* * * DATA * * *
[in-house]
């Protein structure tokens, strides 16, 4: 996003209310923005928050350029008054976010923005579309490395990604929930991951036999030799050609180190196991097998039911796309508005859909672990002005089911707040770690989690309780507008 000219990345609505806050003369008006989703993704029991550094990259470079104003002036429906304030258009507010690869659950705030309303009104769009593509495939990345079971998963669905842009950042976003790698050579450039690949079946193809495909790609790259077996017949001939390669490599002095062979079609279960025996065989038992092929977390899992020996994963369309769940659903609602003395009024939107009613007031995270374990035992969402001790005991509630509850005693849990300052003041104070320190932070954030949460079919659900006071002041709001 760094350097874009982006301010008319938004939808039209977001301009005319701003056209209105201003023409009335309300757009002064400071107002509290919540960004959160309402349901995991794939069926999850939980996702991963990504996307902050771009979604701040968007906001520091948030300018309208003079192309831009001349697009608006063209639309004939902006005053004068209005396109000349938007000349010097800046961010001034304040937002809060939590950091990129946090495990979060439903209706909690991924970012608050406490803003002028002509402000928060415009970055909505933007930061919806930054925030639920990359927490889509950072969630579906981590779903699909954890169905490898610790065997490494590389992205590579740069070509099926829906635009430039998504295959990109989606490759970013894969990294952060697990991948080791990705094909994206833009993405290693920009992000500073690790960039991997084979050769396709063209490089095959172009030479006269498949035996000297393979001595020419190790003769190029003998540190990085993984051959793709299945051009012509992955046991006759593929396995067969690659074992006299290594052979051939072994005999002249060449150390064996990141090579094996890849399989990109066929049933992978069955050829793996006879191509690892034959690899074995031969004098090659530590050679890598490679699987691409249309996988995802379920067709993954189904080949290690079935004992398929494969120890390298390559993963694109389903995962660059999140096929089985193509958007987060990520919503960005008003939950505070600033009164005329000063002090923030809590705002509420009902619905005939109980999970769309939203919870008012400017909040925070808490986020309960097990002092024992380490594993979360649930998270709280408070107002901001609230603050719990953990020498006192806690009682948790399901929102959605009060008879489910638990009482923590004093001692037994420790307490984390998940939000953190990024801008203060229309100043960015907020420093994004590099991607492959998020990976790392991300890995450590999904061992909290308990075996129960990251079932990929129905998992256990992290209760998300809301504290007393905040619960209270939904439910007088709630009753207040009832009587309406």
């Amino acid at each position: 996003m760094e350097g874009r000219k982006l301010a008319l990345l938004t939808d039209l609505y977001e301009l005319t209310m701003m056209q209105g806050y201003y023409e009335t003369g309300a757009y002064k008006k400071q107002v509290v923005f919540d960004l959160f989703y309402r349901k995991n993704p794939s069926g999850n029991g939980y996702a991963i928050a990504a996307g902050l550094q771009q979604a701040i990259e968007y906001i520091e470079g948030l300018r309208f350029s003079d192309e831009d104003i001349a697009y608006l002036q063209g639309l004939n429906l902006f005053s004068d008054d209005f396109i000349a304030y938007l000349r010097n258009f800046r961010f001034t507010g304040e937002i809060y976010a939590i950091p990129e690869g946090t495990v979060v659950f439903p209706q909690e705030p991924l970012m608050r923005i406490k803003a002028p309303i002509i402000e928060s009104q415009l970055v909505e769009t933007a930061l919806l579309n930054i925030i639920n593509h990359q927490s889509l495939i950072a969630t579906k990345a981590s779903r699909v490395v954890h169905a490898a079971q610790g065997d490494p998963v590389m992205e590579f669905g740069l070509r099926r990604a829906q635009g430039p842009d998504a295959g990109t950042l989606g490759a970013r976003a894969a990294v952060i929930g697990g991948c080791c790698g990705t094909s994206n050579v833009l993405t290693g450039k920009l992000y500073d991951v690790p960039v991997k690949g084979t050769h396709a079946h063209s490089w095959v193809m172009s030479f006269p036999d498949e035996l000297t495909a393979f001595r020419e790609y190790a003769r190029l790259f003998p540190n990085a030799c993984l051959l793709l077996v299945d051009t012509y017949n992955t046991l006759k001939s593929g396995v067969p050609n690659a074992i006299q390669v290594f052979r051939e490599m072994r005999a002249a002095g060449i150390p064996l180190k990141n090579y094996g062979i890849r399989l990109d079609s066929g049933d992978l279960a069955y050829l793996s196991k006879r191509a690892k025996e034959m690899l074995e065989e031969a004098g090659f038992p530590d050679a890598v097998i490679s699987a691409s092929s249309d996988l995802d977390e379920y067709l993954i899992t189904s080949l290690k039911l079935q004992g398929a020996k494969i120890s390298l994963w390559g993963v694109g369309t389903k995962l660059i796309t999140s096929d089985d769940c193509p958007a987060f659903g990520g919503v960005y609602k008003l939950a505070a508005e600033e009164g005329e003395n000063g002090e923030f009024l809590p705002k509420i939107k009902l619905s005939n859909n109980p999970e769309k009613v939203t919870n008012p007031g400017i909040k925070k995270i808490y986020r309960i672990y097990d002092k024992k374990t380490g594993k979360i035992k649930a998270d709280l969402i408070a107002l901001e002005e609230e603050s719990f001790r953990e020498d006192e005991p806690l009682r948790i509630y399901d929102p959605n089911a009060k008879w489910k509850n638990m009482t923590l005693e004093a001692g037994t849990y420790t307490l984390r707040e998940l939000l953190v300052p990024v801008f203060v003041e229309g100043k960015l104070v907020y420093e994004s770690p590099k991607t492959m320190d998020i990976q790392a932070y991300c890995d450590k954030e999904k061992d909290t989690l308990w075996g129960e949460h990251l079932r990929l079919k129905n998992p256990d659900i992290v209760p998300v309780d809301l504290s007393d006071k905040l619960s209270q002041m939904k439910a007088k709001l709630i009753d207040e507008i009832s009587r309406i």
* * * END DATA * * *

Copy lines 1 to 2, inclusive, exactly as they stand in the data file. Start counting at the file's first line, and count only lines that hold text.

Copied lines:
[in-house]
């Protein structure tokens, strides 16, 4: 996003209310923005928050350029008054976010923005579309490395990604929930991951036999030799050609180190196991097998039911796309508005859909672990002005089911707040770690989690309780507008 000219990345609505806050003369008006989703993704029991550094990259470079104003002036429906304030258009507010690869659950705030309303009104769009593509495939990345079971998963669905842009950042976003790698050579450039690949079946193809495909790609790259077996017949001939390669490599002095062979079609279960025996065989038992092929977390899992020996994963369309769940659903609602003395009024939107009613007031995270374990035992969402001790005991509630509850005693849990300052003041104070320190932070954030949460079919659900006071002041709001 760094350097874009982006301010008319938004939808039209977001301009005319701003056209209105201003023409009335309300757009002064400071107002509290919540960004959160309402349901995991794939069926999850939980996702991963990504996307902050771009979604701040968007906001520091948030300018309208003079192309831009001349697009608006063209639309004939902006005053004068209005396109000349938007000349010097800046961010001034304040937002809060939590950091990129946090495990979060439903209706909690991924970012608050406490803003002028002509402000928060415009970055909505933007930061919806930054925030639920990359927490889509950072969630579906981590779903699909954890169905490898610790065997490494590389992205590579740069070509099926829906635009430039998504295959990109989606490759970013894969990294952060697990991948080791990705094909994206833009993405290693920009992000500073690790960039991997084979050769396709063209490089095959172009030479006269498949035996000297393979001595020419190790003769190029003998540190990085993984051959793709299945051009012509992955046991006759593929396995067969690659074992006299290594052979051939072994005999002249060449150390064996990141090579094996890849399989990109066929049933992978069955050829793996006879191509690892034959690899074995031969004098090659530590050679890598490679699987691409249309996988995802379920067709993954189904080949290690079935004992398929494969120890390298390559993963694109389903995962660059999140096929089985193509958007987060990520919503960005008003939950505070600033009164005329000063002090923030809590705002509420009902619905005939109980999970769309939203919870008012400017909040925070808490986020309960097990002092024992380490594993979360649930998270709280408070107002901001609230603050719990953990020498006192806690009682948790399901929102959605009060008879489910638990009482923590004093001692037994420790307490984390998940939000953190990024801008203060229309100043960015907020420093994004590099991607492959998020990976790392991300890995450590999904061992909290308990075996129960990251079932990929129905998992256990992290209760998300809301504290007393905040619960209270939904439910007088709630009753207040009832009587309406």